My favorite holiday is the Spring Festival (Chinese New Year). The date of the Spring Festival varies each year depending on the traditional Chinese lunar calendar. It's the first day of the first lunar month of the lunar calendar. This year, Chinese New Year is on Thursday, February 19. This is the most important Chinese traditional holiday and it isn’t only celebrated in China. Because there are Chinese people outside of mainland China, there are many celebrations held by the Chinese population in other areas of the world, including right here in Lincoln! The Chinese Student and Scholar Association (CSSA) at UNL holds China Night every year to celebrate the Spring Festival.
Families get together on the eve of the Chinese New Year for a big dinner, including pork, beef, chicken, and fish. The dinner gives thanks for the past year and acknowledges the hope for more success in the New Year. During the dinner, there are toasts, when we offer wishes for prosperity for the people in attendance. After dinner, most families will watch TV while eating various delicious deserts.
The traditional Chinese New Year desserts include Eight Treasures Rice Pudding, Candy Tray, and Assorted Candies. My mom told me that when she was a kid, she only got to eat dessert during the Spring Festival, and everything was homemade. Now, we can buy these desserts from grocery stores and most of them are served year-round. My mom talks about what it was like to prepare for New Year’s as a kid. Doing all the cooking took lots of work, but then they enjoyed the treats even more!
At eight o’clock, most families watch the Spring Festival Gala on TV. This program lasts for four hours, going all the way to midnight. Leading up to the New Year, everyone on TV, from the actors to the audience, will count down together on the stage. Since everyone stays up until midnight to greet the New Year, this is a tradition called staying-up. It’s a lot like the New Year countdown in Times Square!
The next day, the first day of the Lunar New Year, people visit friends and relatives to wish them a healthy and wonderful New Year. This is called New Year Visits. Kids are given money in red envelopes by older people. The gift money represents well wishes for the younger generation for a wealthy life. New Year visits are usually made in the morning, and I am always happy to go with my parents because I know I'll get lots of gift money. I enjoy deciding how to spend it!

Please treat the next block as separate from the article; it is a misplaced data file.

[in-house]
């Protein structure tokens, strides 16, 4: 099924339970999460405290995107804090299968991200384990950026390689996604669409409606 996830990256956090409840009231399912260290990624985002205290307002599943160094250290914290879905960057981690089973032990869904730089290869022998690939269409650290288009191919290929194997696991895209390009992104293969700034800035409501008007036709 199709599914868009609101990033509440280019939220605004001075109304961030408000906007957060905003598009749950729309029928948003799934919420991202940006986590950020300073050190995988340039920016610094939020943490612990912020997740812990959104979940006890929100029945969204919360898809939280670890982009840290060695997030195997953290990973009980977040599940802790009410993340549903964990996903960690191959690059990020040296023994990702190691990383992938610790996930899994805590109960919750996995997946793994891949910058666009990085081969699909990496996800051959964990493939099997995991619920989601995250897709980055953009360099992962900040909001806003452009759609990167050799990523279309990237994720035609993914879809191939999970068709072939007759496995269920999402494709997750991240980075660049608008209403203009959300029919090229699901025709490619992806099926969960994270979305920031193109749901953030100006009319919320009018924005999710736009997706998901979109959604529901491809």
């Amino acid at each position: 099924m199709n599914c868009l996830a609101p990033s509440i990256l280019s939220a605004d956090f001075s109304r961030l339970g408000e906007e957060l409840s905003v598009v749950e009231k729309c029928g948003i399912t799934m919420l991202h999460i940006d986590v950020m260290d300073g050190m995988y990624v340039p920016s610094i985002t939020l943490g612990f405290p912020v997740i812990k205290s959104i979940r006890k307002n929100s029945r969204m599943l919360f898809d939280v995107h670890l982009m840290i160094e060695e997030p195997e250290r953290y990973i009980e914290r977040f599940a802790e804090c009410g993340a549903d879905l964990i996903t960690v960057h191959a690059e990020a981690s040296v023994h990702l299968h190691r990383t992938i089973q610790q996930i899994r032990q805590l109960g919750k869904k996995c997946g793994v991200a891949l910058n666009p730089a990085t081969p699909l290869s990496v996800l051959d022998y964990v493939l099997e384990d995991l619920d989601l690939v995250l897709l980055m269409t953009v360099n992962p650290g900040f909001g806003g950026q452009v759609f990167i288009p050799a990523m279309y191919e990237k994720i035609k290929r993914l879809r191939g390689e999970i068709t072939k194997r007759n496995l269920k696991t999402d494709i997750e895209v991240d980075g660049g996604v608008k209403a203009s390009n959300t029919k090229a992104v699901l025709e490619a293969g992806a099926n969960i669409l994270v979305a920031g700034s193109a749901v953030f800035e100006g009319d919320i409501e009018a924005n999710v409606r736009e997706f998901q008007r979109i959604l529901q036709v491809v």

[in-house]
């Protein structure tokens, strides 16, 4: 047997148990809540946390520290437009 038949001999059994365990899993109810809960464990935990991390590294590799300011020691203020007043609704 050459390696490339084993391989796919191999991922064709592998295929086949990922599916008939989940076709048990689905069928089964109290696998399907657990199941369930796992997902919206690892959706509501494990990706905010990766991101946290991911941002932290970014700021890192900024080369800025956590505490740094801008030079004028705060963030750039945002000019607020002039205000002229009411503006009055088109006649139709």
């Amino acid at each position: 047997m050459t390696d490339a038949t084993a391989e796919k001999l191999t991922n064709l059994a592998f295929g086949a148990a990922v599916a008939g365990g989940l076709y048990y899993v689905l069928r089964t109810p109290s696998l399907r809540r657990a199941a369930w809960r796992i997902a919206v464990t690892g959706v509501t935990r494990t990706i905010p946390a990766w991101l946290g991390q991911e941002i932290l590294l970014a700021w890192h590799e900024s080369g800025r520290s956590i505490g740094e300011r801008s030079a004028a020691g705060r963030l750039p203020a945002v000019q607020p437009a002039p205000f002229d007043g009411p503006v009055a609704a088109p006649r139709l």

The Spring Festival is my favorite festival because I'll enjoy lots of delicious food, spend many hours with my family, watch interesting TV programs, and receive gift money.
New York City
One of the most classic New Year’s celebrations in the U.S. takes place in New York City. The Big Apple toasts the New Year in a variety of ways, from the ball drop in Times Square to special multi-course dinners from the city’s best celebrity chefs. Traditional celebrations include a glass of champagne and the big countdown at midnight. Add a special touch to your trip by browsing BedandBreakfast.com for a great local B&B with a hearty New Year’s Day brunch.
Jewish New Year
Not all New Year’s celebrations take place on December 31. The Jewish New Year, called Rosh Hashanah, is in September. During this two-day holiday, families celebrate tradition through food and prayer services. A traditional celebration will almost always include slices of apple dipped in honey, a symbol of a sweet new year. This is the first of the High Holy Days.
Chinese New Year
Chinese New Year is celebrated around the globe, from China to cities around the globe that are home to a Chinese population. Taking place in late January or early February, this celebration is one of the most important holidays of the year. You don’t have to be Chinese to enjoy the feasting, fireworks, dragon dances, and glowing lanterns of this holiday. From New York City to San Francisco to Chinatown in Sydney, Australia, this holiday is a festive one.
Eastern Orthodox Church New Year
The Orthodox Church in Russia (along with other countries like Macedonia, Serbia, and Ukraine) celebrate the New Year on January 14. This is a religious holiday, celebrated with family feasts. If you’re planning a trip to Russia to celebrate New Year’s Eve, you will stay want to be there on December 31. Although the religious holiday falls on January 14, the public holiday is January 1, and New Year’s Eve is home to fireworks, feasts, and festivities.
Balinese New Year
New Year on the island of Bali is celebrated in March, coinciding with their lunar New Year. If you’re looking for a place to relax and unwind, join in on the 12-hour dedicated silence and meditation that sweeps across the island. Many cities in the U.S. also celebrate the Balinese New Year with yoga camps and meditation clinics.
We may have one idea of what a traditional New Year’s holiday entails — but traveling can open our eyes to how other cultures celebrate in their own special way. It is possible to celebrate the New Year throughout the year if you turn to different cultures. Perhaps one of these traditional celebrations will influence how you decide to spend New Year's Eve this year.By Emily Starbuck Crone